Elephant ear plants grow best in rich, well-draining soil. Amending the soil with compost before you begin can help improve poor soil if you aren’t sure that the soil in your garden is rich enough. Choose a planting site in full or partial sun. Elephant ears need at least 6 hours of sunlight each day, so avoid planting them too close to larger plants or structures that could cast shadows over them. Additionally, choose a space that is at least a few feet away from other plants. Elephant ears can grow quite large, so it’s important not to crowd them.

Read more
Now that it’s more common, here’s how to care for your sought-after Thai Constellation Monstera
How to grow one of these coveted houseplants
Thai Constellation Monstera

During the early pandemic days, the Thai Constellation Monstera was one of the most coveted cultivars of the humble Monstera deliciosa. Now, houseplant enthusiasts can more readily find this striking plant at lower costs, whether it's at a grocery store or a local nursery. Despite its gaining popularity, you might still have questions about the Thai Constellation Monstera plant. Not to worry — here's all that you need to know about what this plant is and how you can grow it in your lush indoor garden.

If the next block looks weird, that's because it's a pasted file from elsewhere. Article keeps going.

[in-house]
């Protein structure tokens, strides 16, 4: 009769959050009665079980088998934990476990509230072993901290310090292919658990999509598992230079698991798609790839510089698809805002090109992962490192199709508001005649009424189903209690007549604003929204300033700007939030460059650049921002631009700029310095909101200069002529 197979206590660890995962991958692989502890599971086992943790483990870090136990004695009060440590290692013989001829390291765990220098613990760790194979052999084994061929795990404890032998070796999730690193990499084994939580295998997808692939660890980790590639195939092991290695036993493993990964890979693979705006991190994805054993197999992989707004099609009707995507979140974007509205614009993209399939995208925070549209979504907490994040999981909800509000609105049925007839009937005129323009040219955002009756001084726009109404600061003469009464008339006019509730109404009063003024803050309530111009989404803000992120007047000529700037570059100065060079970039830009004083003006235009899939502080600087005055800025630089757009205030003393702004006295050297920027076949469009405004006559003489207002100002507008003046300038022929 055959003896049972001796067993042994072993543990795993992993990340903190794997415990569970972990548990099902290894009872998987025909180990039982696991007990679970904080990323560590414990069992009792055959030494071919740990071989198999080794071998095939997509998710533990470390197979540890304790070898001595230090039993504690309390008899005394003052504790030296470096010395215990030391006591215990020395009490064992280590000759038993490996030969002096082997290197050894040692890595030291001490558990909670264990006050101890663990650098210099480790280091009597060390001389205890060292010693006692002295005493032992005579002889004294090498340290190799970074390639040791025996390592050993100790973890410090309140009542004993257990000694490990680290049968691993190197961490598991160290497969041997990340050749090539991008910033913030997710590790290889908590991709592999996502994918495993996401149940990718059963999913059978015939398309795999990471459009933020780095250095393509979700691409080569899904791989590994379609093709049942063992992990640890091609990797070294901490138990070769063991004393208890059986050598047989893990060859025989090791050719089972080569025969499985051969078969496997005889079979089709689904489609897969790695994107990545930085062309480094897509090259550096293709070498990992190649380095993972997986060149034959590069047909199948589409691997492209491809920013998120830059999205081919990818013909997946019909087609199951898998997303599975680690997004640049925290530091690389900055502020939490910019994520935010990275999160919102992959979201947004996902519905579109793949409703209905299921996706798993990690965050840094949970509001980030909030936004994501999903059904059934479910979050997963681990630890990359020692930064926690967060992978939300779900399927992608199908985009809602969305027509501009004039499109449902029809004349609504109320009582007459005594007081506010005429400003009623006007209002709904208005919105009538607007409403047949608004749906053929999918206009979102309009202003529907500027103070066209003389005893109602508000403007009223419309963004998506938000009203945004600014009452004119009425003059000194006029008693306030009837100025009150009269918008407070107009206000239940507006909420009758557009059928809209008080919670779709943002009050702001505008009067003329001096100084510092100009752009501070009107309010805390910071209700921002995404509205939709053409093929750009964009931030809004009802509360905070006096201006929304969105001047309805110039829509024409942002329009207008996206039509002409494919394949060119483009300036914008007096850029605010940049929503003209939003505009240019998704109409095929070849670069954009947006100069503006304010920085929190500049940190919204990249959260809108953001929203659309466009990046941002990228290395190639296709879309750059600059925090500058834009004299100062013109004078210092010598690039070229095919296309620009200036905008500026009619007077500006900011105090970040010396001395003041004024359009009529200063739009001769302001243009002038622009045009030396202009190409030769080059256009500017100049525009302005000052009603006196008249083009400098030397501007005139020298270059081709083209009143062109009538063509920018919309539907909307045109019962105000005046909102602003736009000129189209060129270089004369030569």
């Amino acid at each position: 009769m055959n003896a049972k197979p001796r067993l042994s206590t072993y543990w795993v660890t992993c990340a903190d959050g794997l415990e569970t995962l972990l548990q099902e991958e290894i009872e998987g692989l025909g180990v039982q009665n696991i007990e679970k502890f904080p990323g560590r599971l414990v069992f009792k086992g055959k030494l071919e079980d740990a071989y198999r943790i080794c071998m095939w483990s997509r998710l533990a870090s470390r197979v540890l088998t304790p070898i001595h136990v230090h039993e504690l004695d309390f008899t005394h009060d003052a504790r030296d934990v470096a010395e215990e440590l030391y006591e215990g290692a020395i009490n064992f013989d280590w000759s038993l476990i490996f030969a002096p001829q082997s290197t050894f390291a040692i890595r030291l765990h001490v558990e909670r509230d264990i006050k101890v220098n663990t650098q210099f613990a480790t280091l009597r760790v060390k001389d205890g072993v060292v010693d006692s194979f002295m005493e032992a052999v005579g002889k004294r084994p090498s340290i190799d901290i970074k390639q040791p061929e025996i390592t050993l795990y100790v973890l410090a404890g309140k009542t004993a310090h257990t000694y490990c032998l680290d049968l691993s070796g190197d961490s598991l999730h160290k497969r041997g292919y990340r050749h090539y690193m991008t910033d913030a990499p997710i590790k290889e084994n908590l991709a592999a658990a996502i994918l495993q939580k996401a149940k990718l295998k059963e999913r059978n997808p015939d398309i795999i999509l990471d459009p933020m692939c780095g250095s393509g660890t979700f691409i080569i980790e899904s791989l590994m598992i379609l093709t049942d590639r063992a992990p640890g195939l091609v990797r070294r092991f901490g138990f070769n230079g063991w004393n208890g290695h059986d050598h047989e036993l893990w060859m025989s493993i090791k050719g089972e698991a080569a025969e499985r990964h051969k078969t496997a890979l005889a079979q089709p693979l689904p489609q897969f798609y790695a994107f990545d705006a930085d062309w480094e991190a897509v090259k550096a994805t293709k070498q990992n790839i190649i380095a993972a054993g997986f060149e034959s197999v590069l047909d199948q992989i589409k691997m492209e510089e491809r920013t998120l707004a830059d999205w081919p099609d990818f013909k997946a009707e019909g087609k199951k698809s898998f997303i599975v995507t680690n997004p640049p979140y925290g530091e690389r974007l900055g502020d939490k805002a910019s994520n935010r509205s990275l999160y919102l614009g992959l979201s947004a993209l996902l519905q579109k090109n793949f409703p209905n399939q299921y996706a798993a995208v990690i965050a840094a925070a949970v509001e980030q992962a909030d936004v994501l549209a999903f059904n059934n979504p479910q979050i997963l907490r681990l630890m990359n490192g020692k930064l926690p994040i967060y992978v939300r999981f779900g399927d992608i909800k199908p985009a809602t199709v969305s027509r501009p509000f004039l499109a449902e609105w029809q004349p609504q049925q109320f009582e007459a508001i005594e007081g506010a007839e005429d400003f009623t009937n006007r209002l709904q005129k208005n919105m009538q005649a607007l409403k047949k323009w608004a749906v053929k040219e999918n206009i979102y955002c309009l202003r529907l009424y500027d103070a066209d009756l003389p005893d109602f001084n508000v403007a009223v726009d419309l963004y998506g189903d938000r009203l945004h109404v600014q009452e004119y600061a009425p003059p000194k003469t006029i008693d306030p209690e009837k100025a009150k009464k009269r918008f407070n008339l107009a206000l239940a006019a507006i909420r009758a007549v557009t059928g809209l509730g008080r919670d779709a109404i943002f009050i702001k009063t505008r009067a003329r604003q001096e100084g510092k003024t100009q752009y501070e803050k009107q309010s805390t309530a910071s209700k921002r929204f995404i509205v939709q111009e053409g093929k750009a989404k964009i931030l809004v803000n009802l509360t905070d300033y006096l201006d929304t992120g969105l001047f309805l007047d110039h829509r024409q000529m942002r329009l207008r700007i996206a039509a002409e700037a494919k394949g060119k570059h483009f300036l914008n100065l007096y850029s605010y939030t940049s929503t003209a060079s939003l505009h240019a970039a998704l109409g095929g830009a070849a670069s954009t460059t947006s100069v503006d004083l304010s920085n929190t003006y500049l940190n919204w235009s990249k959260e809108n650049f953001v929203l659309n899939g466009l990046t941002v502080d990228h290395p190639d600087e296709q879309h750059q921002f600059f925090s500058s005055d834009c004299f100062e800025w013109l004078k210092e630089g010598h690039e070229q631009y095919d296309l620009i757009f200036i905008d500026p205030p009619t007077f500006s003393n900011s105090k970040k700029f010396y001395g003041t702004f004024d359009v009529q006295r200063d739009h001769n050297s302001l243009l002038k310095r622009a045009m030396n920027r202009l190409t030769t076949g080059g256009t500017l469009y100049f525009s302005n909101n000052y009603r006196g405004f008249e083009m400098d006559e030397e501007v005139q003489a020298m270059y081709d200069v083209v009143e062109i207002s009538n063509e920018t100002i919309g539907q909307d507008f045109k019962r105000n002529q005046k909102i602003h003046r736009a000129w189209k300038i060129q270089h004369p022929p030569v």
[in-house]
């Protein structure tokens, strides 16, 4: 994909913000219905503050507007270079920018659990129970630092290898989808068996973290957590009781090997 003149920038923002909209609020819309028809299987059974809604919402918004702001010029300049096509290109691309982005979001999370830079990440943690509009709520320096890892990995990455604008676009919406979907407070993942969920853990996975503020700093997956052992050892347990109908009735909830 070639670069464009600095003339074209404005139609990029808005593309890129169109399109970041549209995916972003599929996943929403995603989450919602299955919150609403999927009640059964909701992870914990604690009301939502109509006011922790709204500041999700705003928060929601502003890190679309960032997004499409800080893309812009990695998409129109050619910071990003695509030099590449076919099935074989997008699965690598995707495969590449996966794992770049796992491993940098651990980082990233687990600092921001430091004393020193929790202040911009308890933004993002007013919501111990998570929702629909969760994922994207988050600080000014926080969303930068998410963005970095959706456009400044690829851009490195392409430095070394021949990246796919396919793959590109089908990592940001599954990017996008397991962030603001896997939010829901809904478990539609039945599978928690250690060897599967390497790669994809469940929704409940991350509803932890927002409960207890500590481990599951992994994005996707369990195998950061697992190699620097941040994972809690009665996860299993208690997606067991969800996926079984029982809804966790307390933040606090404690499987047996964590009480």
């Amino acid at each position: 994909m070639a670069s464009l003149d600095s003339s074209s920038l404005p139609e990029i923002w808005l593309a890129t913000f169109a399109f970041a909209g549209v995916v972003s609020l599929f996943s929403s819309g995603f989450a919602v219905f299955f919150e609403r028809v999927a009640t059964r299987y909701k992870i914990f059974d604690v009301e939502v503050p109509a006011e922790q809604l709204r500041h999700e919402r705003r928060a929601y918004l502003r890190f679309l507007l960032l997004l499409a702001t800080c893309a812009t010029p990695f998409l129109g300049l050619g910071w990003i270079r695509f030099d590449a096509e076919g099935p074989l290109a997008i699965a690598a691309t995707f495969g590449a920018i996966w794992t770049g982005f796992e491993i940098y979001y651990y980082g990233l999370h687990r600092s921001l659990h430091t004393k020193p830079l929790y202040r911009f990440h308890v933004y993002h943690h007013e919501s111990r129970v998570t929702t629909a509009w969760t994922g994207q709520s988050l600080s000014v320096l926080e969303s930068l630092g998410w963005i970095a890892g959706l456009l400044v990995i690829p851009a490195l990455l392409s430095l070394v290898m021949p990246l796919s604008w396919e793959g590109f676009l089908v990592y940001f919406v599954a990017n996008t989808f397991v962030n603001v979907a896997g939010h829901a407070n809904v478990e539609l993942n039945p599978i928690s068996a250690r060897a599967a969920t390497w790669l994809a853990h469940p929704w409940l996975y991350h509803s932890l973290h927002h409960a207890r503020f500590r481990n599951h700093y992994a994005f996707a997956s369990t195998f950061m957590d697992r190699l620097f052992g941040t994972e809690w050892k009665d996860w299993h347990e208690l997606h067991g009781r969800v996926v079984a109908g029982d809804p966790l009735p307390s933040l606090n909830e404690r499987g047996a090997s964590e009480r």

What is the Thai Constellation Monstera, and what makes it so special?
Along with the Monstera deliciosa's eye-catching fenestrations, the Thai Constellation plant features gorgeous mottled leaves with a touch of creamy variegation. The Thai Constellation cultivar is relatively difficult to grow, which was why it was such a rare and expensive plant for so long — just a few years ago, a handful of cuttings could go for hundreds of dollars.

Read more
Can you grow plants in water beads? Here’s what you need to know
Find out what common houseplants you can grow this way
A tulip in a vase with water beads

Keeping your plants healthy includes keeping them hydrated, but what is the best way to do that? There’s traditional watering, automated watering systems for when you’re out of town, and even water globes. One option you may have heard about is growing plants in water beads. Is this really an effective way to keep your plants hydrated, though, or are the potential risks more troublesome than they’re worth? This guide to gardening with water beads will answer all your questions.

What are water beads?
Water beads are gel spheres that come in a variety of sizes and colors. They absorb water and slowly release it over time, which is why some gardeners use them to keep their plants watered. Water beads can be made from a variety of materials, including both naturally occurring and manufactured substances.

Read more